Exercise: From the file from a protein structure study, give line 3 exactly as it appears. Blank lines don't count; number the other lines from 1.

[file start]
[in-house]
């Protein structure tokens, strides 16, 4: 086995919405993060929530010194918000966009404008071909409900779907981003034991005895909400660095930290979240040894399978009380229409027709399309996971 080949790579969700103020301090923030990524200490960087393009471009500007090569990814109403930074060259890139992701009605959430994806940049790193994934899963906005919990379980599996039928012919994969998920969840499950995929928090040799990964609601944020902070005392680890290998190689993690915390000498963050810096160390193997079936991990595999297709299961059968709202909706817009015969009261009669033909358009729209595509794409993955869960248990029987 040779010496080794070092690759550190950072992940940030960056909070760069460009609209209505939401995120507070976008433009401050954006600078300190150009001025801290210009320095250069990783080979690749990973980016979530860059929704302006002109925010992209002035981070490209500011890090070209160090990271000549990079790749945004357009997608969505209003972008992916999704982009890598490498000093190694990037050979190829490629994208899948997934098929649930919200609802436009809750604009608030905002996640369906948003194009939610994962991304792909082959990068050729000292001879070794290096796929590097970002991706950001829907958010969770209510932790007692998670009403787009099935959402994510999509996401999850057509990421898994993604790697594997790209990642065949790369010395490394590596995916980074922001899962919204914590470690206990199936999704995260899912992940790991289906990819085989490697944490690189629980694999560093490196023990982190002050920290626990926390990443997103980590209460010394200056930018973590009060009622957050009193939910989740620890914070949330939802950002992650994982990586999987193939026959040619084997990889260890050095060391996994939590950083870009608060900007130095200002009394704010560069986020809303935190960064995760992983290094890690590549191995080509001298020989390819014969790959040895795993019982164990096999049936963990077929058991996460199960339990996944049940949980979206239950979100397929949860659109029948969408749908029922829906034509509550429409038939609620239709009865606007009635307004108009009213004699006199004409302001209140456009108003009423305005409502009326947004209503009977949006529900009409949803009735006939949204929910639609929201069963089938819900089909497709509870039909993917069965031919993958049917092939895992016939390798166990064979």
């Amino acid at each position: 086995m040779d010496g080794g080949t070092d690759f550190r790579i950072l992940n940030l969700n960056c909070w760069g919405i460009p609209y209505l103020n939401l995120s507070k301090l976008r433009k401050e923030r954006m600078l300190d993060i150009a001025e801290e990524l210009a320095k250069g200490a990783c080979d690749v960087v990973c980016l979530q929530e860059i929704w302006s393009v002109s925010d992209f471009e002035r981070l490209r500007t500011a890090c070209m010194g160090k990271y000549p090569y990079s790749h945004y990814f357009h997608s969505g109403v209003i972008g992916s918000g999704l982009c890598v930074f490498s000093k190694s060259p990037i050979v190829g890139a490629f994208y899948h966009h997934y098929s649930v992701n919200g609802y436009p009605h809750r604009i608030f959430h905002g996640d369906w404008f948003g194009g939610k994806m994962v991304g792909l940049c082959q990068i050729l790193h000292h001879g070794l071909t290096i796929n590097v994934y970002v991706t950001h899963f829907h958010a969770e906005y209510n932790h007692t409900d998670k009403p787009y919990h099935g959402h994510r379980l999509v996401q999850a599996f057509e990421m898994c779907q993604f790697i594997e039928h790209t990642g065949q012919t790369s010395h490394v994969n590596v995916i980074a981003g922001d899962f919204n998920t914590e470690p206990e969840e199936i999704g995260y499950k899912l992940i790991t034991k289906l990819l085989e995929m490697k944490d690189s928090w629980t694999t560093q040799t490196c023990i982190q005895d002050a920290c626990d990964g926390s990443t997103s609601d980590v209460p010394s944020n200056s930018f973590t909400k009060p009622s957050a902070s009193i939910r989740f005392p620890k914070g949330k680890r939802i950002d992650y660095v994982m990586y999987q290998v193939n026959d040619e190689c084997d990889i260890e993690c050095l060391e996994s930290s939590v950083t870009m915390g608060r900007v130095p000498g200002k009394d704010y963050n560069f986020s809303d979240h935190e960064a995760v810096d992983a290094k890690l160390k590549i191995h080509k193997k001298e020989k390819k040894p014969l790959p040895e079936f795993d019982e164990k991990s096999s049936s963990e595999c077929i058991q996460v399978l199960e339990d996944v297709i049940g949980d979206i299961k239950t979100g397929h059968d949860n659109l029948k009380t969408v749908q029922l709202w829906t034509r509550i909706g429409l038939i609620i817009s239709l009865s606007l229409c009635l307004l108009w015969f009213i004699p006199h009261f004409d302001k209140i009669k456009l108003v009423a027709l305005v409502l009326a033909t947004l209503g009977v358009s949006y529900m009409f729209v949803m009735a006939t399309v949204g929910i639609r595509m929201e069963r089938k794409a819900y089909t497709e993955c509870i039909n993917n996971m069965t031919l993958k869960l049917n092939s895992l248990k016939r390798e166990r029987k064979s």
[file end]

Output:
């Amino acid at each position: 086995m040779d010496g080794g080949t070092d690759f550190r790579i950072l992940n940030l969700n960056c909070w760069g919405i460009p609209y209505l103020n939401l995120s507070k301090l976008r433009k401050e923030r954006m600078l300190d993060i150009a001025e801290e990524l210009a320095k250069g200490a990783c080979d690749v960087v990973c980016l979530q929530e860059i929704w302006s393009v002109s925010d992209f471009e002035r981070l490209r500007t500011a890090c070209m010194g160090k990271y000549p090569y990079s790749h945004y990814f357009h997608s969505g109403v209003i972008g992916s918000g999704l982009c890598v930074f490498s000093k190694s060259p990037i050979v190829g890139a490629f994208y899948h966009h997934y098929s649930v992701n919200g609802y436009p009605h809750r604009i608030f959430h905002g996640d369906w404008f948003g194009g939610k994806m994962v991304g792909l940049c082959q990068i050729l790193h000292h001879g070794l071909t290096i796929n590097v994934y970002v991706t950001h899963f829907h958010a969770e906005y209510n932790h007692t409900d998670k009403p787009y919990h099935g959402h994510r379980l999509v996401q999850a599996f057509e990421m898994c779907q993604f790697i594997e039928h790209t990642g065949q012919t790369s010395h490394v994969n590596v995916i980074a981003g922001d899962f919204n998920t914590e470690p206990e969840e199936i999704g995260y499950k899912l992940i790991t034991k289906l990819l085989e995929m490697k944490d690189s928090w629980t694999t560093q040799t490196c023990i982190q005895d002050a920290c626990d990964g926390s990443t997103s609601d980590v209460p010394s944020n200056s930018f973590t909400k009060p009622s957050a902070s009193i939910r989740f005392p620890k914070g949330k680890r939802i950002d992650y660095v994982m990586y999987q290998v193939n026959d040619e190689c084997d990889i260890e993690c050095l060391e996994s930290s939590v950083t870009m915390g608060r900007v130095p000498g200002k009394d704010y963050n560069f986020s809303d979240h935190e960064a995760v810096d992983a290094k890690l160390k590549i191995h080509k193997k001298e020989k390819k040894p014969l790959p040895e079936f795993d019982e164990k991990s096999s049936s963990e595999c077929i058991q996460v399978l199960e339990d996944v297709i049940g949980d979206i299961k239950t979100g397929h059968d949860n659109l029948k009380t969408v749908q029922l709202w829906t034509r509550i909706g429409l038939i609620i817009s239709l009865s606007l229409c009635l307004l108009w015969f009213i004699p006199h009261f004409d302001k209140i009669k456009l108003v009423a027709l305005v409502l009326a033909t947004l209503g009977v358009s949006y529900m009409f729209v949803m009735a006939t399309v949204g929910i639609r595509m929201e069963r089938k794409a819900y089909t497709e993955c509870i039909n993917n996971m069965t031919l993958k869960l049917n092939s895992l248990k016939r390798e166990r029987k064979s």